While your soil is recharging, decide which vegetables you want to grow. The key to success in a fall garden is timely planting. To determine when to plant a particular fall vegetable you need to know the average frost date (November 15th for North Texas) and the number of days to maturity. Texas A&M Agrilife Service has a great planting guide to help with vegetable selection. Here is the link. . Go to the end of the article for the plant selection guide. You can also go to your local nursery and ask them. If you are buying seeds, the packs have the recommended planting dates are on the back of the packages.

The average frost date is important because many late summer/early fall vegetables will do well until the first frost. Examples are beans, corn, cucumbers, peppers, squash, and tomatoes. Other cool season crops that will do well even after a frost are broccoli, brussel sprouts, cabbage, carrots, cauliflower, lettuce, and spinach. You will find that many cool weather leafy vegetables actually taste better after a frost. Examples are kale, collards, swiss chard, arugula, and spinach.  And most of these greens will over winter and produce throughout the winter and into spring.

It is important to understand how vegetables react to frost to have a successful fall and winter garden. What is the temperature when a mild freeze (you don’t need to cover your mature plants) becomes a serious freeze (you will need to cover your mature plants)? There are two parts to this answer. First, if the temperature stays 30 degrees or above, mature plants will be fine. However, you should cover immature plants with a cover of mulch like straw or a manmade cover like a bag, box, or frost cloth. The second part of the answer is how long will the temperature be below freezing? If the temperature stays around 30 degrees for a few hours most mature vegetables will be fine. As soon as the Texas sun comes up, the temperatures will warm up quickly. On the other hand, if the temperature is going to stay below 30 degrees for several days, it is a good idea to cover your plants with some sort of frost cover.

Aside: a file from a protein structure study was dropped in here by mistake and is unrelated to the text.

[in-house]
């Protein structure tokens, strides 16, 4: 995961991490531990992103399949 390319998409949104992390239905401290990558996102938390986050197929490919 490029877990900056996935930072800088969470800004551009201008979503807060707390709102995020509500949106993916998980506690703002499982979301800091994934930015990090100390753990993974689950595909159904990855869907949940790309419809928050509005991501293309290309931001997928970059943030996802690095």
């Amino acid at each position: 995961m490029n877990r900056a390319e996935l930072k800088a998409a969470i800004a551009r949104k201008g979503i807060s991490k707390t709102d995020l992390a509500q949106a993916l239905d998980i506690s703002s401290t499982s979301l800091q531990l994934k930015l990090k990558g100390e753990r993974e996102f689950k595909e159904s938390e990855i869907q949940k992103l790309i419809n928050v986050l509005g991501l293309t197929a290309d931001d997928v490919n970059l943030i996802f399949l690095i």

Two tips for you. I would recommend that regardless of the vegetable planted, you put a thick layer of leafy/straw mulch on your garden. This will keep the soil from drying out so quickly and it will keep the soil temperature up in cold weather (down in hot weather). Also, if you have a mild freeze, you can use the mulch to build up around your immature vegetables. Another good tip is to water your garden well if a freeze is coming. It may seem counter intuitive, but the water will help keep the soil temperature up because water has a high heat carrying capacity.

And when your vegetables mature, harvest and enjoy. It is a good idea to harvest greens when they are small because they are tender and tasty at this point. You will not believe how good fresh greens taste. You may never go back to store bought greens. I haven’t! 😊

Once you have your fall garden has been planted and producing, it is time to think about your winter garden. Once you start gardening year round, a journal and a planting calendar will be very helpful and help keep you organized. You will find you will ask yourself the same questions every season. What vegetables do I want to try? When should I start them? Should I allow part of my garden to go fallow for a season? Am I rotating my vegetables making sure I don’t plant the same vegetable family in the same spot multiple times? Am I amending the soil enough (slow growing plants or a soil test would help answer this question)?

In my next article, I will talk about winter vegetable gardening. In the meantime, enjoy the cooler temperatures, the change of season and the fresh vegetables.

Fall and Winter Vegetable Garden – Part 2